Programmed necrosis or “necroptosis” has been described more recently as a highly regulated, caspase-independent cell death with similar morphological characteristics as necrosis (160). Necroptosis is a receptor-mediated process. It is induced downstream of the TNF receptor 1 (TNFR1) and is dependent on the activity of the receptor interacting protein kinase 1 (RIPK1) and RIPK3. Recent studies has uncovered a key role for RIPK1 as the mediator of necroptosis and a regulator of the innate immune response involved in both inflammation and cell death (161). Evidence from SCI studies show that lysosomal damage can potentiate necroptosis by promoting RIPK1 and RIPK3 accumulation (161). Interestingly, inhibition of necroptosis by necrostatin-1, a RIPK1 inhibitor, improves functional outcomes after SCI (150). These initial findings suggest that modulation of necroptosis pathways seems to be a promising target for neuroprotective strategies after SCI.
Apoptosis is the most studied mechanism of cell death after SCI. Apoptosis represents a programmed, energy dependent mode of cell death that begins within hours of primary injury (7). This process takes place in cells that survive the primary injury but endure enough insult to activate their apoptotic pathways (142). In apoptosis, the cell shrinks and is eventually phagocytosed without induction of an inflammatory response (156). Apoptosis typically occurs in a delayed manner in areas more distant to the injury site and most abundantly affects oligodendrocytes. In rat SCI, apoptosis happens as early as 4 h after the injury and reaches a peak at 7 day (156). At the site of injury majority of oligodendrocytes are lost within 7 days after SCI (162). However, apoptosis can be observed at a diminished rate for weeks after SCI (162, 163). Microglia and astrocytes also undergo apoptosis (156, 164). Interestingly, apoptotic cell death occurs in the chronically injured spinal cord in rat, monkey and human models of SCI, which is thought to be due to loss of trophic support from degenerating axons (146, 165).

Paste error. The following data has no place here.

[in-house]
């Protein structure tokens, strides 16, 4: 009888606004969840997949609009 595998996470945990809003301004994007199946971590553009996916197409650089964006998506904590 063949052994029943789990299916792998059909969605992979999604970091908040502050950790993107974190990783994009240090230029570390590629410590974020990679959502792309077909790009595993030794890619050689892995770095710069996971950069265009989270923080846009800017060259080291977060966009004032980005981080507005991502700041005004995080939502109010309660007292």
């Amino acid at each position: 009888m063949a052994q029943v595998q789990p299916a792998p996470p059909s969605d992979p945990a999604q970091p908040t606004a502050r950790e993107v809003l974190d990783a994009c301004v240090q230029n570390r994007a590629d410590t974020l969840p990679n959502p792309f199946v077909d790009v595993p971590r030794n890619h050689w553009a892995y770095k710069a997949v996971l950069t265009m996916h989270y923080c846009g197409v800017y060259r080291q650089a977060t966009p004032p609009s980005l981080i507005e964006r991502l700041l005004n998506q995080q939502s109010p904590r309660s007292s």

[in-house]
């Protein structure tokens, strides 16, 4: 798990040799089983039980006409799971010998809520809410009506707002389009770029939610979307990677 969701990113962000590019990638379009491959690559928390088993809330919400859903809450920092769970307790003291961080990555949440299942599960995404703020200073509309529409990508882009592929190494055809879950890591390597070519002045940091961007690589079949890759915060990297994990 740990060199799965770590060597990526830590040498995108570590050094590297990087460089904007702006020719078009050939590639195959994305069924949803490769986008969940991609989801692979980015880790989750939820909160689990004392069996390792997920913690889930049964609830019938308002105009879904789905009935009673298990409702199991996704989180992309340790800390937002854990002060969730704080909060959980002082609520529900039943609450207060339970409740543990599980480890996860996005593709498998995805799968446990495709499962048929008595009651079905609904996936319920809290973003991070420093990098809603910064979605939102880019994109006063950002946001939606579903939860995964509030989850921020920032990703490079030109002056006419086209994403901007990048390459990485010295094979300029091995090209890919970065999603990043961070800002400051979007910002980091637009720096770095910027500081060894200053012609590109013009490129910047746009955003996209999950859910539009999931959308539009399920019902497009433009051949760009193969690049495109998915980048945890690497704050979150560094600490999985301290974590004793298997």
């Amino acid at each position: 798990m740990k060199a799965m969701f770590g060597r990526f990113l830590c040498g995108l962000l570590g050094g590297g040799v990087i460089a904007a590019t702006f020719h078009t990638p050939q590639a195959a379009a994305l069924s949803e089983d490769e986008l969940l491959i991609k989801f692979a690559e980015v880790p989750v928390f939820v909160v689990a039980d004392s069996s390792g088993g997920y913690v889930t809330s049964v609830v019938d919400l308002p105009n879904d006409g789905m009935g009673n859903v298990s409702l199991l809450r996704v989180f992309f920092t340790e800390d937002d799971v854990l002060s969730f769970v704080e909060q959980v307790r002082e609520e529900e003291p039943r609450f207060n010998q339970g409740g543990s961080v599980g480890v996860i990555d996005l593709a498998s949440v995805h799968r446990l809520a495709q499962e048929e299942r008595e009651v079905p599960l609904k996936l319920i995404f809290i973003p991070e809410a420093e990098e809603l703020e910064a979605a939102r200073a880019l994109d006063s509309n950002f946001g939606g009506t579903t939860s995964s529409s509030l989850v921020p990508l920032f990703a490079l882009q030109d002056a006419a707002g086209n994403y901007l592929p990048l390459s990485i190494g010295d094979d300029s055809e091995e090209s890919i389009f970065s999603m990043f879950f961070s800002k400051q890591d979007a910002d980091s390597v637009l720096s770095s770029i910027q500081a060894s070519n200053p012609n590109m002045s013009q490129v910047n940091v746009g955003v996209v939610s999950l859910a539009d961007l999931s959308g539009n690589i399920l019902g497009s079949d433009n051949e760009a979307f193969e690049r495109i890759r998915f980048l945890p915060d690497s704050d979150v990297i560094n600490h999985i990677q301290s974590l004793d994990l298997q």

Apoptosis is induced through extrinsic and intrinsic pathways based on the triggering mechanism (166). The extrinsic pathway is triggered by activation of death receptors such as FAS and TNFR1, which eventually activates caspase 8 (167). The intrinsic pathway, however, is regulated through a balance between intracellular pro- and anti-apoptotic proteins and is triggered by the release of cytochrome C from mitochondria and activating caspase 9 (167). In SCI lesion, apoptosis primarily happens due to injury induced Ca2+ influx, which activates caspases and calpain; enzymes involved in breakdown of cellular proteins (7). Moreover, it is believed that the death of neurons and oligodendrocytes in remote areas from the lesion epicenter can be mediated through cytokines such as TNF-α, free radical damage and excitotoxicity since calcium from damaged cells within the lesion barely reaches these remote areas (8, 168). Fas mediated cell death has been suggested as a key mechanism of apoptosis following SCI (144, 169–172). Post-mortem studies on acute and chronic human SCI and animal models revealed that Fas mediated apoptosis plays a role in oligodendrocyte apoptosis and inflammatory response at acute and subacute stages of SCI (173). Fas deficient mice exhibit a significant reduction in apoptosis and inflammatory response evidenced by reduced macrophage infiltration and inflammatory cytokine expression following SCI (173). Interestingly, Fas deficient mice show a significantly improved functional recovery after SCI (173) suggesting the promise of anti-apoptotic strategies for SCI.